food safety in China

Food safety in China is no joke — and it’s not a concern that’s limited to a handful of paranoid foreigners. It’s something that Chinese people also discuss constantly. Every other day, my coworkers would warn me about some random beverage or snack that killed someone and whether a restaurant uses “bad oil” (a.k.a. “gutter oil“), etc.

Even still, I was pretty shocked when I read this report by AsiaInspection, a quality control company based in Shenzhen and Hong Kong:

AsiaInspection figures show in 2011 51% of food inspections conducted in Mainland China failed. While the majority of these inspections were failed because of minor defects, 10% were for critical defects with an extreme case involving contamination by a large quantity of rodent fecal matter. The fact that over half of all Chinese food inspections fail is even more alarming when compared to an average failure rate for non-food products of about 30%….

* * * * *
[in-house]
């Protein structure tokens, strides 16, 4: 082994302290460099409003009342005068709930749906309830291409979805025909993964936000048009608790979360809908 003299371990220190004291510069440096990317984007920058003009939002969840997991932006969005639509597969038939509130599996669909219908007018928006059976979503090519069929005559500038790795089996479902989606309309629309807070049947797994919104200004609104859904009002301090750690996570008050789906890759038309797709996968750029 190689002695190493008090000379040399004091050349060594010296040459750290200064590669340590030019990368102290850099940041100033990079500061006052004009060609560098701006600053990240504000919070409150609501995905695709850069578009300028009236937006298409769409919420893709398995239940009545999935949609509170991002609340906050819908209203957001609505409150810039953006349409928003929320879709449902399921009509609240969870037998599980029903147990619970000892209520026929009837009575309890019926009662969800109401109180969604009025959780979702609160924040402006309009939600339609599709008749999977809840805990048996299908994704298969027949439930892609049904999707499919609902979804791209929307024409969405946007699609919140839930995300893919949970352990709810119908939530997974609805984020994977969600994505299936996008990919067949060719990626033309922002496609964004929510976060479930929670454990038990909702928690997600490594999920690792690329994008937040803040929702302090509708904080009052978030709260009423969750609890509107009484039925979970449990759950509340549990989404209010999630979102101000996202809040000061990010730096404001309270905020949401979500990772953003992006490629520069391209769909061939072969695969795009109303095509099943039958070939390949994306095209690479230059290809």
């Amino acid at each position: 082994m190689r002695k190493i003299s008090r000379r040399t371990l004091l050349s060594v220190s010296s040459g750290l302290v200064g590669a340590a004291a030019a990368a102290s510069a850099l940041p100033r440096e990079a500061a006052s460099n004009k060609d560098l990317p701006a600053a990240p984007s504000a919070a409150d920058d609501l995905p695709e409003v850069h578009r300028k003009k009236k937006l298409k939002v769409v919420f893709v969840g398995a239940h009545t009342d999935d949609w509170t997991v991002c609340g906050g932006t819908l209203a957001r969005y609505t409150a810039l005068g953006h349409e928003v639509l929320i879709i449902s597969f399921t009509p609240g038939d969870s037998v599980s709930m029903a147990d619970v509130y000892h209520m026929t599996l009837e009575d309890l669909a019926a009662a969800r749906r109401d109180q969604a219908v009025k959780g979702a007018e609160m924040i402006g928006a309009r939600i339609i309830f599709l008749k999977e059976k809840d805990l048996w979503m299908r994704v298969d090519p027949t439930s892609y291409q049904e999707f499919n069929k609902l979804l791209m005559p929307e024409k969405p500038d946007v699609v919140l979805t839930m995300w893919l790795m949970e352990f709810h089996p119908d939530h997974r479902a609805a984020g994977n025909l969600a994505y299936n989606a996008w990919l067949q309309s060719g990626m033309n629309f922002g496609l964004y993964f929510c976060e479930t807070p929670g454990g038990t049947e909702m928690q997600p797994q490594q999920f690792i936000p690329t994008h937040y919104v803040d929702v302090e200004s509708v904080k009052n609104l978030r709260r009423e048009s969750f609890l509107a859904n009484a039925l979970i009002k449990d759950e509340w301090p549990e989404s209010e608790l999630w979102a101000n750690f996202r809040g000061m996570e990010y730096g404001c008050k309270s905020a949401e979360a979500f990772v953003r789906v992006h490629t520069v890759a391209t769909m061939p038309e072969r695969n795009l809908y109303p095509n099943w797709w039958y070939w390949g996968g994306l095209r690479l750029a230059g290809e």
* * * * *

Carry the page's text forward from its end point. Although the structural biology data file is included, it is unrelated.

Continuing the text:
Food safety is not limited to only the food itself. Food packaging, with a 2011 inspection failure rate of 57% is just as critical. “Food packaging defects may not seem critical,” says Sebastien Breteau, CEO of AsiaInspection. “But by the time food leaves the factory and hits store shelves, toxic amounts of contaminants like formaldehyde and lead can leech out of packaging, contaminate food and cause serious harm to consumers.”

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2 Responses to food safety in China

  1. kim says:

    Holy Cow!! How can you afford to NOT be paranoid?

  2. Wendy says:

    Chinese food safety IS a joke. I worked in this industry in China for 4 years, surely know the truth. The biggest problem in China is corruption. The departments in charge of food safety in China don’t do the job. As long as you give them the money, you can sell shit in store.

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